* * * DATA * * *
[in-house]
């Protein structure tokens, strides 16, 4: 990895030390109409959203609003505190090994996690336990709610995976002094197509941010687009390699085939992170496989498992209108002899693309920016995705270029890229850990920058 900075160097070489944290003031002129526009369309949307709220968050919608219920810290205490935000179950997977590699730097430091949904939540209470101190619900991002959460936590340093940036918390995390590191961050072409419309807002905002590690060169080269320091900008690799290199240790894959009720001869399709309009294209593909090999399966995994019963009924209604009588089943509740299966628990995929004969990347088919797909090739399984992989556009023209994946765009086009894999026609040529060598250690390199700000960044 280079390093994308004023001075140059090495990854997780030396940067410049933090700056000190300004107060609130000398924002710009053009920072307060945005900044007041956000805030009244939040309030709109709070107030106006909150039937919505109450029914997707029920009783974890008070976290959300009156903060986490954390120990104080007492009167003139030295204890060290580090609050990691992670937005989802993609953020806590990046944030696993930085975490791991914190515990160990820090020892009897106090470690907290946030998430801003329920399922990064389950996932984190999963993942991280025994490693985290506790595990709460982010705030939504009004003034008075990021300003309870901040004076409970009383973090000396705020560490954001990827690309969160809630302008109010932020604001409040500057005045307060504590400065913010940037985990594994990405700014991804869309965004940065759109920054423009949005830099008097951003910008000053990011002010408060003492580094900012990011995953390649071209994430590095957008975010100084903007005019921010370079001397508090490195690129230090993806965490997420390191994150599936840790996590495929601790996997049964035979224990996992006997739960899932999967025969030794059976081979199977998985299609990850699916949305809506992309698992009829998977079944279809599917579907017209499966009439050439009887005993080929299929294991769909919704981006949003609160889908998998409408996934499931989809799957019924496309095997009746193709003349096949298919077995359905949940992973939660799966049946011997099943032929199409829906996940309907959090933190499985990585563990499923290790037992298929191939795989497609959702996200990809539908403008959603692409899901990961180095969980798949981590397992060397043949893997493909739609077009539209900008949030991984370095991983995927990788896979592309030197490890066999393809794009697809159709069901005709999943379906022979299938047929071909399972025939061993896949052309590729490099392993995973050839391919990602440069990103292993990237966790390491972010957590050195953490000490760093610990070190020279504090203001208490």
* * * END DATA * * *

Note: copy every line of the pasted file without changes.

[in-house]
């Protein structure tokens, strides 16, 4: 990895030390109409959203609003505190090994996690336990709610995976002094197509941010687009390699085939992170496989498992209108002899693309920016995705270029890229850990920058 900075160097070489944290003031002129526009369309949307709220968050919608219920810290205490935000179950997977590699730097430091949904939540209470101190619900991002959460936590340093940036918390995390590191961050072409419309807002905002590690060169080269320091900008690799290199240790894959009720001869399709309009294209593909090999399966995994019963009924209604009588089943509740299966628990995929004969990347088919797909090739399984992989556009023209994946765009086009894999026609040529060598250690390199700000960044 280079390093994308004023001075140059090495990854997780030396940067410049933090700056000190300004107060609130000398924002710009053009920072307060945005900044007041956000805030009244939040309030709109709070107030106006909150039937919505109450029914997707029920009783974890008070976290959300009156903060986490954390120990104080007492009167003139030295204890060290580090609050990691992670937005989802993609953020806590990046944030696993930085975490791991914190515990160990820090020892009897106090470690907290946030998430801003329920399922990064389950996932984190999963993942991280025994490693985290506790595990709460982010705030939504009004003034008075990021300003309870901040004076409970009383973090000396705020560490954001990827690309969160809630302008109010932020604001409040500057005045307060504590400065913010940037985990594994990405700014991804869309965004940065759109920054423009949005830099008097951003910008000053990011002010408060003492580094900012990011995953390649071209994430590095957008975010100084903007005019921010370079001397508090490195690129230090993806965490997420390191994150599936840790996590495929601790996997049964035979224990996992006997739960899932999967025969030794059976081979199977998985299609990850699916949305809506992309698992009829998977079944279809599917579907017209499966009439050439009887005993080929299929294991769909919704981006949003609160889908998998409408996934499931989809799957019924496309095997009746193709003349096949298919077995359905949940992973939660799966049946011997099943032929199409829906996940309907959090933190499985990585563990499923290790037992298929191939795989497609959702996200990809539908403008959603692409899901990961180095969980798949981590397992060397043949893997493909739609077009539209900008949030991984370095991983995927990788896979592309030197490890066999393809794009697809159709069901005709999943379906022979299938047929071909399972025939061993896949052309590729490099392993995973050839391919990602440069990103292993990237966790390491972010957590050195953490000490760093610990070190020279504090203001208490």